If homosexuality is inborn, what should society’s position toward it be?

Agreeing with the current view that homosexuality is primarily inborn or acquired very early in life, John Derbyshire, an outspoken critic of homosexual liberation, comes to the following thoughts on what society’s attitude toward homosexuality ought to be. Since it’s inborn, we should be tolerant toward it, not outlawing it or demanding that homosexuals practice chastity. At the same time, since homosexuality is, as he puts it, a “social negative,” and since homosexuals constitute a tiny minority, their defect should not be used to challenge the moral views of the majority. The upshot is that homosexuals need to be discrete about themselves and their lives, not pushing their homosexuality into our faces, and not demanding that society overturn its basic customs in order to accommodate their wishes.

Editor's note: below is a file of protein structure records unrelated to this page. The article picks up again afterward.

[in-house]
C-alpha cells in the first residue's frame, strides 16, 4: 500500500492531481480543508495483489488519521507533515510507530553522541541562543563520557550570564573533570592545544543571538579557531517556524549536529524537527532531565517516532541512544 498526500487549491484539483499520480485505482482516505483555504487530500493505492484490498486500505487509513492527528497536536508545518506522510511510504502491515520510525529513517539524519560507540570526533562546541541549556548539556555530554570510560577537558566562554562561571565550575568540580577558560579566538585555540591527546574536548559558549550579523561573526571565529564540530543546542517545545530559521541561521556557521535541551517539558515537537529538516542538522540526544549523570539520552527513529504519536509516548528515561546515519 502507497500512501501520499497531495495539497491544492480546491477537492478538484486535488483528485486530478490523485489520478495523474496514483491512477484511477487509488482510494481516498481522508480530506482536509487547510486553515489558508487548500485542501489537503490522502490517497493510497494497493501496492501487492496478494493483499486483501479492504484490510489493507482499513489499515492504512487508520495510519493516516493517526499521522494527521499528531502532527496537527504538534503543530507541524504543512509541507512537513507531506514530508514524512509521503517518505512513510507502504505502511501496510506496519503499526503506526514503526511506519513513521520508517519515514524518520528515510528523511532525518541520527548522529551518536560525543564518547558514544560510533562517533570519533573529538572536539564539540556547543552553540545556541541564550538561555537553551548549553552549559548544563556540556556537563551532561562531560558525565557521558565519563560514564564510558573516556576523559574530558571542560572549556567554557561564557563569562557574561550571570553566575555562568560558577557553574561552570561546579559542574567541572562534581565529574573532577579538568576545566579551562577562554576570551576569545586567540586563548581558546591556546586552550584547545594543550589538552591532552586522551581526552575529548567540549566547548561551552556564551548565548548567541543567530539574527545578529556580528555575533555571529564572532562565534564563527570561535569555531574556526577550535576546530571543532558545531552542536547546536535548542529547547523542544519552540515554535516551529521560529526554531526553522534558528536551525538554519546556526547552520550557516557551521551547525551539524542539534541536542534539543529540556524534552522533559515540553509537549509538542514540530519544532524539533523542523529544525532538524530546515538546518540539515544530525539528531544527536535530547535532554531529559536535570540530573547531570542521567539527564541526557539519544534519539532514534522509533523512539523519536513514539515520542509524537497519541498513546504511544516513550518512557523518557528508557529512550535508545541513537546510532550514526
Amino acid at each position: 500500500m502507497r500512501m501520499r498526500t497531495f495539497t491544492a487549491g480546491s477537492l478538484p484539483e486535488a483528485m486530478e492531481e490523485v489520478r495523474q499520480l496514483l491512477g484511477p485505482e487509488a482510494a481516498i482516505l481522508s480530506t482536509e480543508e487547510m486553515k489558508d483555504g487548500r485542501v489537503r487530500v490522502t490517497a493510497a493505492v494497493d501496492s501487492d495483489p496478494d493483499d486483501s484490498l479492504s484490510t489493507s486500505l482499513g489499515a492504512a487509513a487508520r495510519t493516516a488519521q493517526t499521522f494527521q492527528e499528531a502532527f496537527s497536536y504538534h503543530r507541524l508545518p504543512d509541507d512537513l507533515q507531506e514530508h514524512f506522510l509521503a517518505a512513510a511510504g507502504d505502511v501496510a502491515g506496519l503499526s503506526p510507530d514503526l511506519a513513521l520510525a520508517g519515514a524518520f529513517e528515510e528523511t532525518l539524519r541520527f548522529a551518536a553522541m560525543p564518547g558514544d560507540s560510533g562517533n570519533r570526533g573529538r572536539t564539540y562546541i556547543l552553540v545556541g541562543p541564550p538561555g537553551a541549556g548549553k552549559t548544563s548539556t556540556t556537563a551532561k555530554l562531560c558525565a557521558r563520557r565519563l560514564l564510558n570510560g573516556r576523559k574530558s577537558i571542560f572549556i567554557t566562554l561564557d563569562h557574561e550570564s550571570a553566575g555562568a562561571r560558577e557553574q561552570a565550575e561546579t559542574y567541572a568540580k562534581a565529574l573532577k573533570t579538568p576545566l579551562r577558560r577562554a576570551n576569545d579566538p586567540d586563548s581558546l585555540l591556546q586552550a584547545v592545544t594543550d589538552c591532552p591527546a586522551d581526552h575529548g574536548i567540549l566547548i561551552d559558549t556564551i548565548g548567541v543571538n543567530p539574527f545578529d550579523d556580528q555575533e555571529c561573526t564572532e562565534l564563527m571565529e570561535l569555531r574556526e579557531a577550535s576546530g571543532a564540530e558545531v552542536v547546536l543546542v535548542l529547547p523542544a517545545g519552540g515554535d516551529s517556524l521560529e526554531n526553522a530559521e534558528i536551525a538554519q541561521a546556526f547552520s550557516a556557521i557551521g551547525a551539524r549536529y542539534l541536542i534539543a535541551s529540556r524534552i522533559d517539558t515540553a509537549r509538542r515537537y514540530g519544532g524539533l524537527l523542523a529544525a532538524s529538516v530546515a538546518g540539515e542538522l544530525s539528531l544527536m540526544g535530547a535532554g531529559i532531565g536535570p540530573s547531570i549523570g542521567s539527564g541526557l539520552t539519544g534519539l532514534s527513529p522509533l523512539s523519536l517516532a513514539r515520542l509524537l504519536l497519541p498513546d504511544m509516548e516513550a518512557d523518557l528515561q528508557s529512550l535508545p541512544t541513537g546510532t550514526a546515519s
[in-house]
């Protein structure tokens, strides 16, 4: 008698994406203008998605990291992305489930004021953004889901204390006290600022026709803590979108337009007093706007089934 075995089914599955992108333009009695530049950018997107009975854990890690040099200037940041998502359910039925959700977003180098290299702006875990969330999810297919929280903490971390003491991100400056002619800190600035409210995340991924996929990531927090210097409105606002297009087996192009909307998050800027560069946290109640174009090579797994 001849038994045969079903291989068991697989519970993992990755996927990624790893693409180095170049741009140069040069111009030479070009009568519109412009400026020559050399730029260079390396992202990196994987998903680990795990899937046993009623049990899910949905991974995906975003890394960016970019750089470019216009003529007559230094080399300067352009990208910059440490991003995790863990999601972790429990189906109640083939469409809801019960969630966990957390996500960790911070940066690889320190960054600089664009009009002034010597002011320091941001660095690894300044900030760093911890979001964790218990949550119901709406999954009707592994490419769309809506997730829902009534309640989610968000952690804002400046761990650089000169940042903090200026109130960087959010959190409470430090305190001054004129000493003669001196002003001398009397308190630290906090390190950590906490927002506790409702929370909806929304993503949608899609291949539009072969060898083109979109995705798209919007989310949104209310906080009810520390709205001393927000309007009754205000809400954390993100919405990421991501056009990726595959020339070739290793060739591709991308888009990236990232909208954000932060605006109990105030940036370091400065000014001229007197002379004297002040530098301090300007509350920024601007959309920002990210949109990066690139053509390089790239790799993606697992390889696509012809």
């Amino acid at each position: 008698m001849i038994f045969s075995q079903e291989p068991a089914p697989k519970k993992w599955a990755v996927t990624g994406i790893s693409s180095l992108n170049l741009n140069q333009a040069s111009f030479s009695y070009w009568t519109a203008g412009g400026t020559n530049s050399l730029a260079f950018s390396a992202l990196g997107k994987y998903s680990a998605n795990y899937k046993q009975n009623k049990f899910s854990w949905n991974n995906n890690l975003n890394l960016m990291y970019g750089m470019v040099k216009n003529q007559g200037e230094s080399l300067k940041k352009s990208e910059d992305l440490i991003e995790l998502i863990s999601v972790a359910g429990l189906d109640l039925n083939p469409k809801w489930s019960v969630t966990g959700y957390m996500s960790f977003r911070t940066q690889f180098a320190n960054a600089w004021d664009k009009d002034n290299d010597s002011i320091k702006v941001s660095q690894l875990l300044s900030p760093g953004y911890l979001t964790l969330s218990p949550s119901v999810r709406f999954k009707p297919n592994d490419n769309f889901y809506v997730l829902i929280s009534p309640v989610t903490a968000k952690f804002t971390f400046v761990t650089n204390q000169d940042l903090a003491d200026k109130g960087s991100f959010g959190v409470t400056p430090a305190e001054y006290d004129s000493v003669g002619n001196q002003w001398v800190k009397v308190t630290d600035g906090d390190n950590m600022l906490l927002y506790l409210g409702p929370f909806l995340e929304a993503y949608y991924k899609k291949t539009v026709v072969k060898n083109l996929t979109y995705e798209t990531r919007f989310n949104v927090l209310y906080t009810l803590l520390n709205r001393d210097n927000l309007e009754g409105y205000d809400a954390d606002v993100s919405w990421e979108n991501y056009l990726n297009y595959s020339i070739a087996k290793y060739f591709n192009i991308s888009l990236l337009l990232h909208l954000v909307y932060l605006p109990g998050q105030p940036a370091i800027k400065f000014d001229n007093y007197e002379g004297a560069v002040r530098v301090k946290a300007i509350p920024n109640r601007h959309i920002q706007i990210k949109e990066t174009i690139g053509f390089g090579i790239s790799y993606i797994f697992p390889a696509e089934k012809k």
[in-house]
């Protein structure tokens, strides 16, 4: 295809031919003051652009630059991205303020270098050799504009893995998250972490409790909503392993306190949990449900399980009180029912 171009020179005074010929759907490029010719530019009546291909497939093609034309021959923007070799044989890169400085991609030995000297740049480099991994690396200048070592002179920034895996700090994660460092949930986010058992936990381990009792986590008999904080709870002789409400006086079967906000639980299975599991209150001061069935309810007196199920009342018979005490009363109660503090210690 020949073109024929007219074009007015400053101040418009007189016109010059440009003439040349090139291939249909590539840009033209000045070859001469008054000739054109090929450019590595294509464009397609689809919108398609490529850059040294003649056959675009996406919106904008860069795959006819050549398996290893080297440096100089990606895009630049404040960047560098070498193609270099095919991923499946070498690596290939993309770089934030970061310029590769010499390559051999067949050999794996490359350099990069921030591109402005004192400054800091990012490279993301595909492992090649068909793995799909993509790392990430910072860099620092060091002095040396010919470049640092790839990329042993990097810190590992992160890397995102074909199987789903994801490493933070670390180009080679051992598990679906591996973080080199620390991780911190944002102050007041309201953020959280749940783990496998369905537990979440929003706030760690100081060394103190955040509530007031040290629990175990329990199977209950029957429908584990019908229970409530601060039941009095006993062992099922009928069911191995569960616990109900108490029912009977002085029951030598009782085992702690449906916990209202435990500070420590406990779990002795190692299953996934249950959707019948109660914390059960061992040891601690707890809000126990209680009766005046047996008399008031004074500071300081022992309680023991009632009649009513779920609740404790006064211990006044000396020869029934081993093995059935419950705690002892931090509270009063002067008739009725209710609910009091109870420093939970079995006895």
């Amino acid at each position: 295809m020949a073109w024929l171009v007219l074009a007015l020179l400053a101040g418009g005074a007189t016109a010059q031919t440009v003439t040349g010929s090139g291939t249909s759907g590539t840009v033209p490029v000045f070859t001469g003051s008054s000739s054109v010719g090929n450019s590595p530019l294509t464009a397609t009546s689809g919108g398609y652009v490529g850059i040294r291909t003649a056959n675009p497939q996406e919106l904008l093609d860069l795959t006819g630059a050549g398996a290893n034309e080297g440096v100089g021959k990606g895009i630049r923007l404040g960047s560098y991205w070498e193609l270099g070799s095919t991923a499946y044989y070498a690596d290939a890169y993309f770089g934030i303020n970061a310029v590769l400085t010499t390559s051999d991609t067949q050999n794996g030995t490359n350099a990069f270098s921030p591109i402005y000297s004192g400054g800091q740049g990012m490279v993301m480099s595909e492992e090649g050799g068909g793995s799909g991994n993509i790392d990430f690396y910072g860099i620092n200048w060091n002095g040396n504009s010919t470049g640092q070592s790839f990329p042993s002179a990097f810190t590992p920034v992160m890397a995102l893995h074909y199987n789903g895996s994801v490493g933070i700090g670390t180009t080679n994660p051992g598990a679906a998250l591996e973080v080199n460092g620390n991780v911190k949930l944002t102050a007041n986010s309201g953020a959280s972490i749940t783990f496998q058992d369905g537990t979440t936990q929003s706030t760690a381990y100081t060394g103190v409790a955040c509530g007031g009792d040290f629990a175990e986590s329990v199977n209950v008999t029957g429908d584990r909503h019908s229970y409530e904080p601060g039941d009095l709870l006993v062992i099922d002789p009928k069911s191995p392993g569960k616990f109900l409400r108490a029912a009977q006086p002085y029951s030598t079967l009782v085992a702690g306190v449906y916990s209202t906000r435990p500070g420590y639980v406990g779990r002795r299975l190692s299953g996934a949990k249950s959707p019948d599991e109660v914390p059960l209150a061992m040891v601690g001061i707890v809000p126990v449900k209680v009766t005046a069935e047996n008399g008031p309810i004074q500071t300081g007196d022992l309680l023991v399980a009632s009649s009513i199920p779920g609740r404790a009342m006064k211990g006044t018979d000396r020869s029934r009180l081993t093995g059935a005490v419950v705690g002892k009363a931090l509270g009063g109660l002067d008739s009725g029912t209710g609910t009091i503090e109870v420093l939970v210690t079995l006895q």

There are several useful elements in this analysis, one of them being the idea that if there are minorities with legitimate concerns, there is also a majority with legitimate concerns. This represents a radical departure from the liberal thought of today (and a lot of “conservative” thought as well), which makes minorities the chief focus of society while dismissing the majority as either a nullity or a negative. But if the majority is seen, first, as something, and, second, as something positive, that opens up the possibility of a reasonable social contract that properly balances the concerns of the majority with those of the minorities. We must remember, further, that in such a reasonable arrangement, the respective claims of the majority and of the minorities would not be of equal weight. The majority is, after all, the majority, and the minorities are minorities.

Posted by Lawrence Auster at February 16, 2005 10:39 AM | Send

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